The instant grievance arises because the Company’s representative to the Labour Adjustment Committee declined to approve Mr. Paradis’ employment with Aquarius for the purposes of an article 7A option, but indicated that his outside job offer would be acceptable for a wage top-up if he opted for article 7B coverage. The Company submits that it is not unreasonable to place a higher standard on approval of outside employment for the purposes of an article 7A election than might attach to an article 7B option. In that regard it stresses that article 7A involves a degree of commitment to work protection on a system basis, with the possibility that the employee may have to relocate if work cannot be held at the home location. Noting that work opportunities within the Company would have been available to Mr. Paradis at Toronto, its representative submits that the Company should not be put to the cost of training newly hired employees to fill vacancies at that location while subsidizing Mr. Paradis under article 7A for the purposes of outside employment at Montreal. It maintains that the lesser Company obligations of article 7B would justify subsidizing his wages while in employment at Aquarius, and that it is reasonable for the Company to make the trade-off in question. In other words, in the Company’s view in assessing whether the request of an employee to perform work in outside industry is “reasonable” within the meaning of article 2.8(c) of the JSA, the Labour Adjustment Committee can take into account factors beyond the wage level of the outside job, including whether the employee is committed to protecting work system wide.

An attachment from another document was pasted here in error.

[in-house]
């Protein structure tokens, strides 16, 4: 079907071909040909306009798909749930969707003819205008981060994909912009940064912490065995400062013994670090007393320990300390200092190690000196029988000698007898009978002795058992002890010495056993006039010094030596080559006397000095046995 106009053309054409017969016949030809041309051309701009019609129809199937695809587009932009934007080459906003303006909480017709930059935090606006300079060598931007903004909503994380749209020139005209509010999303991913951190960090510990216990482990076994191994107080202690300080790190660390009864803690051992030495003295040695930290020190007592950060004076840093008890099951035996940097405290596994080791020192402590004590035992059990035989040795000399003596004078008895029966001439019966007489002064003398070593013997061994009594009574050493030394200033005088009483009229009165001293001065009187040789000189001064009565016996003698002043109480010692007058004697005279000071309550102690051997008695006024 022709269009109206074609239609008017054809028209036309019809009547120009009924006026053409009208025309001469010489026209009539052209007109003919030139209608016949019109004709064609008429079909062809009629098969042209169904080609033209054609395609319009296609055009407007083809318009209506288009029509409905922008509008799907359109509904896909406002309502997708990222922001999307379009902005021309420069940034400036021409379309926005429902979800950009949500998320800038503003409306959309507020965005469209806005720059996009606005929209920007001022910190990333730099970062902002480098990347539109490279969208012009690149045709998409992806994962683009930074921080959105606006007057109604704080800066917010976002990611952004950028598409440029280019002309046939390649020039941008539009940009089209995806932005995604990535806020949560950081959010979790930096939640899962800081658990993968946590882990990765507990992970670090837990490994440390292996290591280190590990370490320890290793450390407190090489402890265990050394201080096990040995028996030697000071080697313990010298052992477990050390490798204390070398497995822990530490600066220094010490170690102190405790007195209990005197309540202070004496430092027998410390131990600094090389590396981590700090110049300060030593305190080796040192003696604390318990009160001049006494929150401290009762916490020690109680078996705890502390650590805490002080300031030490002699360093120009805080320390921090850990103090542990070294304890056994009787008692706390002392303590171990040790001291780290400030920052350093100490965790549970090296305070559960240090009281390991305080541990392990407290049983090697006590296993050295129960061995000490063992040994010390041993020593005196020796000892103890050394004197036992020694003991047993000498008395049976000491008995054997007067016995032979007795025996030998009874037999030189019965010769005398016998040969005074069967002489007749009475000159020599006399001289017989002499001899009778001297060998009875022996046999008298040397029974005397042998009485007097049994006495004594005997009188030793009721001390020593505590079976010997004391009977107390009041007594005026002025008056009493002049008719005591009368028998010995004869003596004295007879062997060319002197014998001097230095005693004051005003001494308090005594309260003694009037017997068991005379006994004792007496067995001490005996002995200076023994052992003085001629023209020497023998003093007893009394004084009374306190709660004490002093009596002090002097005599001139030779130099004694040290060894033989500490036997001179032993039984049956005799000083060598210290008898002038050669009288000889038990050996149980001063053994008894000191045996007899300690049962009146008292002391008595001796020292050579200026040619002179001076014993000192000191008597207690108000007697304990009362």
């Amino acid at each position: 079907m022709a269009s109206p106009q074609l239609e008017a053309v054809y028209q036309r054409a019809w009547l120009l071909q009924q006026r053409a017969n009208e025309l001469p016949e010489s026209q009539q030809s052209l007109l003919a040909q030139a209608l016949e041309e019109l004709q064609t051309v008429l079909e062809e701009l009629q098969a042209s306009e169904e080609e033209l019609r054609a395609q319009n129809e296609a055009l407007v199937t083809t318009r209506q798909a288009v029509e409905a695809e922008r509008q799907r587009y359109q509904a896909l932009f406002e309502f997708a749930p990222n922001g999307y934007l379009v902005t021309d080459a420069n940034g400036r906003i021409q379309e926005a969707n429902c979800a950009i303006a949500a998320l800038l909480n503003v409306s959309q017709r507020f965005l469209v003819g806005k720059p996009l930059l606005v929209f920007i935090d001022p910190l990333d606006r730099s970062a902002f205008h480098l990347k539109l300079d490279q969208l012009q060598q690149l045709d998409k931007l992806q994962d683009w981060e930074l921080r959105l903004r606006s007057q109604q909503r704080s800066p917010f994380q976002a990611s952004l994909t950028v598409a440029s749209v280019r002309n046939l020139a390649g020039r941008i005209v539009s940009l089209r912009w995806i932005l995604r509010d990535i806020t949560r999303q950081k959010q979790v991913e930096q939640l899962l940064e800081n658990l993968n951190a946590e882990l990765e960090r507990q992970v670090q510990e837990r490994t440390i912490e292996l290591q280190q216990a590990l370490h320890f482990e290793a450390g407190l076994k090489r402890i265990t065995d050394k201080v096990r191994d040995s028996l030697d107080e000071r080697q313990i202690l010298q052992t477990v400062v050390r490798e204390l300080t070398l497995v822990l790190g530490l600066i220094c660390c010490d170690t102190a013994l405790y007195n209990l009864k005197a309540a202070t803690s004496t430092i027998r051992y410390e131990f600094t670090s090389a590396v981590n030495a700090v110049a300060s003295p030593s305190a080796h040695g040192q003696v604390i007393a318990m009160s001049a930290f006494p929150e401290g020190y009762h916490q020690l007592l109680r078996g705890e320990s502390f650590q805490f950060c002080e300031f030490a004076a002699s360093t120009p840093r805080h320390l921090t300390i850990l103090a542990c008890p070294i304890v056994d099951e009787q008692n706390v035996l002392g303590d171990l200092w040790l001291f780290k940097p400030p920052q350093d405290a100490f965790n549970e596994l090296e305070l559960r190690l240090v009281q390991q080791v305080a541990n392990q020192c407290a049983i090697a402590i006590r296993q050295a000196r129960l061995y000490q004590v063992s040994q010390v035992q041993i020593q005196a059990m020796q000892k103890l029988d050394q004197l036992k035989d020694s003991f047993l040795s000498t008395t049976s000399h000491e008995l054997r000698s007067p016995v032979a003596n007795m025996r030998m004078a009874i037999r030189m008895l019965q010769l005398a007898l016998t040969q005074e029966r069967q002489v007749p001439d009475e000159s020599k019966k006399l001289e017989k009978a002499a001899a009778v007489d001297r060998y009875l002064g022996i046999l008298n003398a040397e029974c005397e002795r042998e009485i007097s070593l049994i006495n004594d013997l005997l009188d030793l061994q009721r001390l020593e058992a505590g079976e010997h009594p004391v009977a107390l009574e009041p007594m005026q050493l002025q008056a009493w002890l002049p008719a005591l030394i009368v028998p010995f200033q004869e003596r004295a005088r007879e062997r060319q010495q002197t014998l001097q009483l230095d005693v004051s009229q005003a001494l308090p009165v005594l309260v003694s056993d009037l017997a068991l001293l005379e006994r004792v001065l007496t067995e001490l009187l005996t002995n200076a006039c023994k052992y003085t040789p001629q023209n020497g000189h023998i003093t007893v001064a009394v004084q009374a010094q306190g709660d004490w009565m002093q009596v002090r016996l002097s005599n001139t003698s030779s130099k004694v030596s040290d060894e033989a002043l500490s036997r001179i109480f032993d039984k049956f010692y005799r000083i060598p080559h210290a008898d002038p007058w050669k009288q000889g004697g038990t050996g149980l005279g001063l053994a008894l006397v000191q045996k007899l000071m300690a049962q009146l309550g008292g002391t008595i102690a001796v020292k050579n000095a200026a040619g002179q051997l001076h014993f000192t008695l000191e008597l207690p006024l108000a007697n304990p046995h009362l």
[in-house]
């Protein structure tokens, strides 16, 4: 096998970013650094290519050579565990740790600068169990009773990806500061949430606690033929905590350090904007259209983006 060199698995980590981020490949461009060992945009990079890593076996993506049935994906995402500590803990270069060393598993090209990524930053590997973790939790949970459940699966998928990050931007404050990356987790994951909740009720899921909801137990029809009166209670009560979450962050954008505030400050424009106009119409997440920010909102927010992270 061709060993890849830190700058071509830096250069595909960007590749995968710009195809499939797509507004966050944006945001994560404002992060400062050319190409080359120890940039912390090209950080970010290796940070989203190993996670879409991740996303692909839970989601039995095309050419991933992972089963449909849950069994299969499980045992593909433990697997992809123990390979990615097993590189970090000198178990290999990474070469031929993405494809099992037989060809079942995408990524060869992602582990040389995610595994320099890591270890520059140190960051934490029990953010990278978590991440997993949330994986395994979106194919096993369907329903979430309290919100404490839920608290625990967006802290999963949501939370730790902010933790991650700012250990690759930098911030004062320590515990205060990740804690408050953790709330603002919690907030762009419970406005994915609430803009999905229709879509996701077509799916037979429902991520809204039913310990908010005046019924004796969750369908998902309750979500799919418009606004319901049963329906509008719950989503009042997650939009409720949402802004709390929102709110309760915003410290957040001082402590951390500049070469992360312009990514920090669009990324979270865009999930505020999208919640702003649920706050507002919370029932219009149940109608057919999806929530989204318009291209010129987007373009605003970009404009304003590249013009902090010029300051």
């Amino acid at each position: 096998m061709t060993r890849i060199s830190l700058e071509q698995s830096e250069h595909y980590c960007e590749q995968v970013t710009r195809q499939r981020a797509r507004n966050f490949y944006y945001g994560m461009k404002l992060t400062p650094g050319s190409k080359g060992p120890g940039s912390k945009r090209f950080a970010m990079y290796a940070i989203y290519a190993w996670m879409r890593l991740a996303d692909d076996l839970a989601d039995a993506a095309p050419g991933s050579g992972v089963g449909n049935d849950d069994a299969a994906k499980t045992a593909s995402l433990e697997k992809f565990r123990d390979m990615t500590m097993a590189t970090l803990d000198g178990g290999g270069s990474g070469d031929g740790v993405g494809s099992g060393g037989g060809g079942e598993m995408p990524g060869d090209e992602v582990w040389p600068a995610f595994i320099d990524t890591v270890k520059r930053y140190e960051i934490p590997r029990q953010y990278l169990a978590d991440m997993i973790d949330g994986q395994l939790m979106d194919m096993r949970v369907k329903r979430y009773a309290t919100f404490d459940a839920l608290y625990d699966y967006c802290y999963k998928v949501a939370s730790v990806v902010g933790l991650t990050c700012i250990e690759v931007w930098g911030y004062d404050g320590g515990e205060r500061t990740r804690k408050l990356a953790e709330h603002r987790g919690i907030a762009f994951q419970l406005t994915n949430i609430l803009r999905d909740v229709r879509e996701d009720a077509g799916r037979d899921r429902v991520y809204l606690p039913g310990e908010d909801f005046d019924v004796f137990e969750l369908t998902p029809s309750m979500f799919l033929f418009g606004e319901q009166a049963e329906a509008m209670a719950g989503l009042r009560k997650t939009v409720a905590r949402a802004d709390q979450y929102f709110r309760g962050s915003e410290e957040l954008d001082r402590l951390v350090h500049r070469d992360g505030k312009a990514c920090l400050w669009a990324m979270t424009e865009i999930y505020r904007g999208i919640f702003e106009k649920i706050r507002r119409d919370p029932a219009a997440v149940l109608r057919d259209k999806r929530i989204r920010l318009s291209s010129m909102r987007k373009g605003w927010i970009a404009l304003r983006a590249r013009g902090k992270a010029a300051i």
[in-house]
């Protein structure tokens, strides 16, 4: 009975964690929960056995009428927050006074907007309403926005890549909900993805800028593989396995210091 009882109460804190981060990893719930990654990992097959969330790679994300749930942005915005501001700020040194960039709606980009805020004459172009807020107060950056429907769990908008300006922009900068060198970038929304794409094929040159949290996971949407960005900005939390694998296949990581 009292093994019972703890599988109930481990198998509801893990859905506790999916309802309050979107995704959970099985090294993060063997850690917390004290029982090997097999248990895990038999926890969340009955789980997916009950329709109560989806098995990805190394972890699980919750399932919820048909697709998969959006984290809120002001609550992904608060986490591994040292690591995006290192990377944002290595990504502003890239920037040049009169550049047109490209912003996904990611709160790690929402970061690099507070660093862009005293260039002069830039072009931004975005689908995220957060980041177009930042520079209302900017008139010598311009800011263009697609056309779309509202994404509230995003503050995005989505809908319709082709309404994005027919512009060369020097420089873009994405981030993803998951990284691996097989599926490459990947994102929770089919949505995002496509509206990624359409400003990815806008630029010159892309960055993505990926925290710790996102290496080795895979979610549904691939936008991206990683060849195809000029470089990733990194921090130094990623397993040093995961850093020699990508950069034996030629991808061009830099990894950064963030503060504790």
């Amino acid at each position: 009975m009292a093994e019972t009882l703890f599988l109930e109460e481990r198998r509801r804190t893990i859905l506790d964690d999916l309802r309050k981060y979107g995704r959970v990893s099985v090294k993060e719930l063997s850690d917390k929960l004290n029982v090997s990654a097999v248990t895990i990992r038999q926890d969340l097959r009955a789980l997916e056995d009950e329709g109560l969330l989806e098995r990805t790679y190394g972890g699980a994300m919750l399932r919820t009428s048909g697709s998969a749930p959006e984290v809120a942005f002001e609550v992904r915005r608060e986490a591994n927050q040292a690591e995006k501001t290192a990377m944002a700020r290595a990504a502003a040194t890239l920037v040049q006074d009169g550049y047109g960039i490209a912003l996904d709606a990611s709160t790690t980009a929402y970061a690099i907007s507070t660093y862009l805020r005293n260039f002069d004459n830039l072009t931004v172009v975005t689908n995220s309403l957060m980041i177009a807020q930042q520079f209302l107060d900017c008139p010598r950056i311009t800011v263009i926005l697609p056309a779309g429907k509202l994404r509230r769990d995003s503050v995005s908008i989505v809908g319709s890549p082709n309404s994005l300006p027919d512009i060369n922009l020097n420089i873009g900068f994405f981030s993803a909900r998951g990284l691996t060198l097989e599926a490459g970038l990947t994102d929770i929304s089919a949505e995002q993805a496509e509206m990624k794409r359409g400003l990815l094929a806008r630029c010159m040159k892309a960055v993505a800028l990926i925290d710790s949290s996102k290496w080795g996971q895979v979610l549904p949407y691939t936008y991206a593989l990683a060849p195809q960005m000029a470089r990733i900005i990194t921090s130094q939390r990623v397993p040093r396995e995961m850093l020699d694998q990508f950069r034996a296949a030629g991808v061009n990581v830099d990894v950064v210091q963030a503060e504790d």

The Union’s representative submits that there is nothing within the language of the Job Security Agreement which would sustain the analysis of reasonableness now advanced by the Company. Nor, he submits, is there anything similar in the prior practice of the parties in relation to the administration of these provisions since they were handed down as part of the award of Mr. Justice George Adams in 1995. The Union’s representative argues that there cannot be a link between the approval of an outside job as reasonable and whether the employee opts for protection under article 7A or article 7B of the Job Security Agreement. He submits that the position of the Company undermines what is intended to be an unfettered choice of the employee and introduces a distinction as to reasonableness not intended, either expressly or implicitly, in the language and scheme of the Job Security Agreement.